Guest blog: Is gas a bridge to nowhere for UK climate policy?

by Steve Pye 05 Dec 2017

Originally published on The Carbon Brief

Gas is hugely important for meeting the energy needs of the UK. In 2016, it was used to produce more than 40% of the total electricity generated and was the primary source of heating for around 85% of UK households (23m).

Yet there is a crucial question as to whether gas, which accounts for more than a third of UK emissions, can continue to play a role in the provision of energy, given the UK’s current climate ambition and the need to increase that ambition following the Paris Agreement.

Recent analysis by the Tyndall Centre suggests its role will be extremely limited, due to the limited remaining carbon budget, lack of progress on carbon capture and storage (CCS) and the potential for fugitive emissions of methane from the gas sector. It concludes that in Europe: “Fossil fuels (including natural gas) have no substantial role in an EU 2C energy system beyond 2035.”

In our new paper, published in the journal Energy Policy with Christophe McGladeand colleagues in the UK Energy Research Centre, we explore whether gas could act as a “bridge”, helping the UK shift to a low-emission energy system, because it could displace fossil fuels, such as coal and oil, which have higher emissions per unit of energy. The paper also assesses whether gas has any significant role to play in the longer term.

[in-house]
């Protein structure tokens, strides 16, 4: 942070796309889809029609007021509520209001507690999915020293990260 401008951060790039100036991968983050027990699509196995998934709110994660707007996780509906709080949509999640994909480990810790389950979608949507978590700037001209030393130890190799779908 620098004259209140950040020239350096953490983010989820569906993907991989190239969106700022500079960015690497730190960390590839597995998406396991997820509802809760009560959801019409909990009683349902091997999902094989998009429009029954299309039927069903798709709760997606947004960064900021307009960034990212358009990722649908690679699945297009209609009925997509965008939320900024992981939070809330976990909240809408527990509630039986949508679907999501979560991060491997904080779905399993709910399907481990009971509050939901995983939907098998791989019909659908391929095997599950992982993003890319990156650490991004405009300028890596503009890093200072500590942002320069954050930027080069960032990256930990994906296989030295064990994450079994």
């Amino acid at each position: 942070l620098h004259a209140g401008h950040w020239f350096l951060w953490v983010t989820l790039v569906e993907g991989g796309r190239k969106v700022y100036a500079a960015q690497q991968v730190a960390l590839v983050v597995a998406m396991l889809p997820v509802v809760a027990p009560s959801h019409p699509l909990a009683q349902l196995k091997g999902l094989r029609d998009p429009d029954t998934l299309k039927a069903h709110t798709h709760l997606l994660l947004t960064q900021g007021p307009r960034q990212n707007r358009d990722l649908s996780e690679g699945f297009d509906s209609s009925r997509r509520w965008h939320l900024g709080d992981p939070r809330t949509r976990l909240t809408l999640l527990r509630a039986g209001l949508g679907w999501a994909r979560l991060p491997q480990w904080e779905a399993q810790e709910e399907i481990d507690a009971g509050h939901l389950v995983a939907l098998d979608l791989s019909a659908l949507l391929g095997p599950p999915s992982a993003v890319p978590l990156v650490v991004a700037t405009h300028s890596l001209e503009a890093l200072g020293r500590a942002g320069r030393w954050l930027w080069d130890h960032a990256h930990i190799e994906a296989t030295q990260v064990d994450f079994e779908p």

Given the UK’s current reliance on gas for energy and the large infrastructure that supports its extraction, transport and use, these are crucial questions for decision-makers to tackle. Reinvesting in or making new investments in gas infrastructure risks locking in fossil fuels, the use of which may not be compatible with the emission reductions needed.

Could gas act as a bridge in the UK?

By “bridge” the analogy is one where increased gas use helps to meet climate policy objectives. Either the level of gas use increases from current levels, growing for a given period of time, before declining (absolute bridge) or it is higher over a period of time than would have otherwise been the case with weak or no climate policy (relative bridge). Both concepts are illustrated below.

Graph showing gas consumption over time

Different models for a gas ‘bridge’. Source: authors’ own work

Our paper finds that gas is unlikely to play a major bridging role under either of the above definitions. In a scenario exploring how UK climate targets can be met (labelled “Maintain” in the second figure, below), gas use increases by a small amount (<3%) between 2015 and 2020, before falling continuously to 2050, to a level which is half of what we use in today’s energy system.

The lack of a bridging role reflects the limited scope for displacing coal out of the system, particularly in the electricity generation sector. Coal generation fell to record lows in 2016, accounting for only 9% of total generation, down from almost 40% in 2012.

This trend is likely to continue with a government pledge to phase out all coal plants by 2025. The lack of a bridge in the analysis also reflects that unabated gas generation results in emission levels that are not consistent with emission reductions required in 2030.

So while gas displaces some coal initially (prior to 2020), as is currently being observed today in the UK’s electricity generation sector, the modelling points to a cost-effective pathway where new investment is focused on renewables and in energy efficiency measures.